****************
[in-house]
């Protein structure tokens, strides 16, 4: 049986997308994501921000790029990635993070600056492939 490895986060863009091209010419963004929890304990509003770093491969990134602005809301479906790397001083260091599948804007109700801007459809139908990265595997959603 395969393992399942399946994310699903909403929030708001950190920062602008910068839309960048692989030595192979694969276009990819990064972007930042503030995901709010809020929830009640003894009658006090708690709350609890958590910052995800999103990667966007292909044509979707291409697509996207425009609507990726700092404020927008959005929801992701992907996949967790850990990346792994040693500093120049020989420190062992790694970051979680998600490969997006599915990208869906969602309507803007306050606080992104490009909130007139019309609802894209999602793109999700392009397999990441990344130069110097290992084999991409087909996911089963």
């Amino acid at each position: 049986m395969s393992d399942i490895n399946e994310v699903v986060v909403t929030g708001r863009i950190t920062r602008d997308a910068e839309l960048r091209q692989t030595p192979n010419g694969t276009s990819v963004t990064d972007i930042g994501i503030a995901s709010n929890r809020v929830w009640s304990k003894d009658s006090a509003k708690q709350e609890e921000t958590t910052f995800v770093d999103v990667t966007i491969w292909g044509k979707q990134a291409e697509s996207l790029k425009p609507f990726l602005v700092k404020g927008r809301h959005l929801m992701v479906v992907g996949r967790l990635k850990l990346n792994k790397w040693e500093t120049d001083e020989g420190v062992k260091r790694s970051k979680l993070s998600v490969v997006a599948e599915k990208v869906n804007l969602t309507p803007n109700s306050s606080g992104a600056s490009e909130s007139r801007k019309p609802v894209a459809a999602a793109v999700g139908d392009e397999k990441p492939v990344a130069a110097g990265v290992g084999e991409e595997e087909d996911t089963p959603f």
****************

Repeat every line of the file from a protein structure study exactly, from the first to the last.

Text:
[in-house]
């Protein structure tokens, strides 16, 4: 049986997308994501921000790029990635993070600056492939 490895986060863009091209010419963004929890304990509003770093491969990134602005809301479906790397001083260091599948804007109700801007459809139908990265595997959603 395969393992399942399946994310699903909403929030708001950190920062602008910068839309960048692989030595192979694969276009990819990064972007930042503030995901709010809020929830009640003894009658006090708690709350609890958590910052995800999103990667966007292909044509979707291409697509996207425009609507990726700092404020927008959005929801992701992907996949967790850990990346792994040693500093120049020989420190062992790694970051979680998600490969997006599915990208869906969602309507803007306050606080992104490009909130007139019309609802894209999602793109999700392009397999990441990344130069110097290992084999991409087909996911089963």
């Amino acid at each position: 049986m395969s393992d399942i490895n399946e994310v699903v986060v909403t929030g708001r863009i950190t920062r602008d997308a910068e839309l960048r091209q692989t030595p192979n010419g694969t276009s990819v963004t990064d972007i930042g994501i503030a995901s709010n929890r809020v929830w009640s304990k003894d009658s006090a509003k708690q709350e609890e921000t958590t910052f995800v770093d999103v990667t966007i491969w292909g044509k979707q990134a291409e697509s996207l790029k425009p609507f990726l602005v700092k404020g927008r809301h959005l929801m992701v479906v992907g996949r967790l990635k850990l990346n792994k790397w040693e500093t120049d001083e020989g420190v062992k260091r790694s970051k979680l993070s998600v490969v997006a599948e599915k990208v869906n804007l969602t309507p803007n109700s306050s606080g992104a600056s490009e909130s007139r801007k019309p609802v894209a459809a999602a793109v999700g139908d392009e397999k990441p492939v990344a130069a110097g990265v290992g084999e991409e595997e087909d996911t089963p959603f």